With a couple of minutes to go in the third quarter, I left the top deck of the Ponsford Stand and walked down the stairs. I heard some cheering as I reached the second level and then some angry shouting. A goal had been denied. I reached the exit and started walking around the southern concourse to go and sit on the ground level, behind the goals at the Punt Road End. I recognised a fan from other games; he is also someone who the TV cameras occasionally focus on. The man was wearing blue jeans and some kind of black Richmond training singlet. He’s well-muscled and has short black hair. He was shouting at anyone near him. ‘These fucking umpires, they’re not AFL standard.’ Blah blah blah. And then a response, ‘it serves us right. We’ve been playing like absolute arrogant dickheads for three quarters.’ He was a few meters ahead of me. He repeatedly shouted f#cking this, c#nt-ing that. It was a little troublesome. The man was seriously angry. The siren went for the start of the final quarter; and, in too much of a hurry I tried to enter the AFL Reserves only to have my ticket rejected. And by the time I entered through the right gate, I briefly saw a replay of Daniel high-fiving some other players. A good start, but I wasn’t going to get excited.
I had watched the first two quarters from the ground level at the City End. I was a few meters from the fairly well-represented Freo cheer squad. Behind me sat a row of casual Freo fans. A Freo hipster mansplained to his girlfriend, ‘Richmond fans are the worst. Behind West Coast.’ What the hell have we done to Freo? me thought. Oh yes, footy logic in full-flight: the fans of whichever one’s team is playing against are indeed the worst. Except I couldn’t find any reason to dislike Freo fans or even the Purple Warriors themselves. Next to me were a couple of Freo blokes: one had three children with him, the other had two. One was wearing a woollen Freo jumper: purple, green and white. Freo of the Anchor Era. He didn’t seem the conversational type so I didn’t trouble him for a photograph. The Freo cheer squad during the second quarter: Freo, Ole, ole, ole! Ole! They were seven points up and getting a little carried away. And Tabenar kicked a goal: Ooh ah Tabenar, say ooh ah Tabenar! All of this was hardly original, but they were into it. Enthusiasm and passion trumps originality, it seems.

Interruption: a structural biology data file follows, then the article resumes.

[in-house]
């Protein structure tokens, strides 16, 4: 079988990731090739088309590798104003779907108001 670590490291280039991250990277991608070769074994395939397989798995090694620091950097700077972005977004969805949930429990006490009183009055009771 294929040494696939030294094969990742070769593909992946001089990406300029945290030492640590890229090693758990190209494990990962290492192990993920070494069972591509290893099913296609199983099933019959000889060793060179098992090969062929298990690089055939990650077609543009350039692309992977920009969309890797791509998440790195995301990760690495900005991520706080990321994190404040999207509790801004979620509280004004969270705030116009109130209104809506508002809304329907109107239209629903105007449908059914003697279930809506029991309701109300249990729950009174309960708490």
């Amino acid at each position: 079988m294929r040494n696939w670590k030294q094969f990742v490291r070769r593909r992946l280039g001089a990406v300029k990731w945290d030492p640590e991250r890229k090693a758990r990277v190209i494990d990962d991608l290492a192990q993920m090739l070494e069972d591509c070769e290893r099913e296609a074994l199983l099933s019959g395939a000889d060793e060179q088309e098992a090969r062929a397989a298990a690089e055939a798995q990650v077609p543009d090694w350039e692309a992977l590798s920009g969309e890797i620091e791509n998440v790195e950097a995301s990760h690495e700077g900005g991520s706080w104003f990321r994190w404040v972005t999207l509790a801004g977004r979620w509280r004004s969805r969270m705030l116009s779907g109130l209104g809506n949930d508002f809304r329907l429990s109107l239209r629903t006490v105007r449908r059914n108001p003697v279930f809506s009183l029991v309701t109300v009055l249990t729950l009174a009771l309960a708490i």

Welcome back Titch. Beautiful handpasses. The thrill was back in the final quarter. The Punt Road End willed the team to the lead. I don’t know why the team celebrated Ellis’s goal as if they had won. Keep a grip, boys. A girl in front of me announced to the crowd: 20 seconds to go. I’m not surprised we lost. Who was that player who waltzed through the centre square like a flaneur on a Parisian street? It was wonderful to see the Freo cheer squad erupt in the manner they did. Good for them. This is (partly) what footy is about. We may be the worst fans in the league, but I’m not sure we deserved this. I’m not sure how the team can turn on and off their enthusiasm so quickly. I’m not sure how the coaches can’t have a readymade plan to congest the play in the back-half of the field to at least force one stoppage, which would have been enough to have won the game. Losing is not the problem. It’s how and when we lose. If we had started off with three losses and were now 5:3, we’d be pumped.